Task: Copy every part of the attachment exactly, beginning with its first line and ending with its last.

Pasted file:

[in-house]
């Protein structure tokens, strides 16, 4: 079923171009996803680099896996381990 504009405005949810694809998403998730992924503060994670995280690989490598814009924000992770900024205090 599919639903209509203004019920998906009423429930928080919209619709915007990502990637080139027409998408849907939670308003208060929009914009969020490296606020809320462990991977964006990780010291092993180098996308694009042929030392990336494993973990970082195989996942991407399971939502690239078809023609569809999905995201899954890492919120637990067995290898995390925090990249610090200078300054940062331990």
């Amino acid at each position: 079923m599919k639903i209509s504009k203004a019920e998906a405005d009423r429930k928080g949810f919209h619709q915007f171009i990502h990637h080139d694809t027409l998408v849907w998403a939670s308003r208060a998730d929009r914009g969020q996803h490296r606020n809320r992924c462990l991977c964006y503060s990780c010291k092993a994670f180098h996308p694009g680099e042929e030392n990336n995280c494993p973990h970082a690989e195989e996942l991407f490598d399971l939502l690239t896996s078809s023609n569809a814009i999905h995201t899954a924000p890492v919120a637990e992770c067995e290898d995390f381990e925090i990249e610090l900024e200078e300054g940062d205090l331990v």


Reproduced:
[in-house]
């Protein structure tokens, strides 16, 4: 079923171009996803680099896996381990 504009405005949810694809998403998730992924503060994670995280690989490598814009924000992770900024205090 599919639903209509203004019920998906009423429930928080919209619709915007990502990637080139027409998408849907939670308003208060929009914009969020490296606020809320462990991977964006990780010291092993180098996308694009042929030392990336494993973990970082195989996942991407399971939502690239078809023609569809999905995201899954890492919120637990067995290898995390925090990249610090200078300054940062331990």
């Amino acid at each position: 079923m599919k639903i209509s504009k203004a019920e998906a405005d009423r429930k928080g949810f919209h619709q915007f171009i990502h990637h080139d694809t027409l998408v849907w998403a939670s308003r208060a998730d929009r914009g969020q996803h490296r606020n809320r992924c462990l991977c964006y503060s990780c010291k092993a994670f180098h996308p694009g680099e042929e030392n990336n995280c494993p973990h970082a690989e195989e996942l991407f490598d399971l939502l690239t896996s078809s023609n569809a814009i999905h995201t899954a924000p890492v919120a637990e992770c067995e290898d995390f381990e925090i990249e610090l900024e200078e300054g940062d205090l331990v």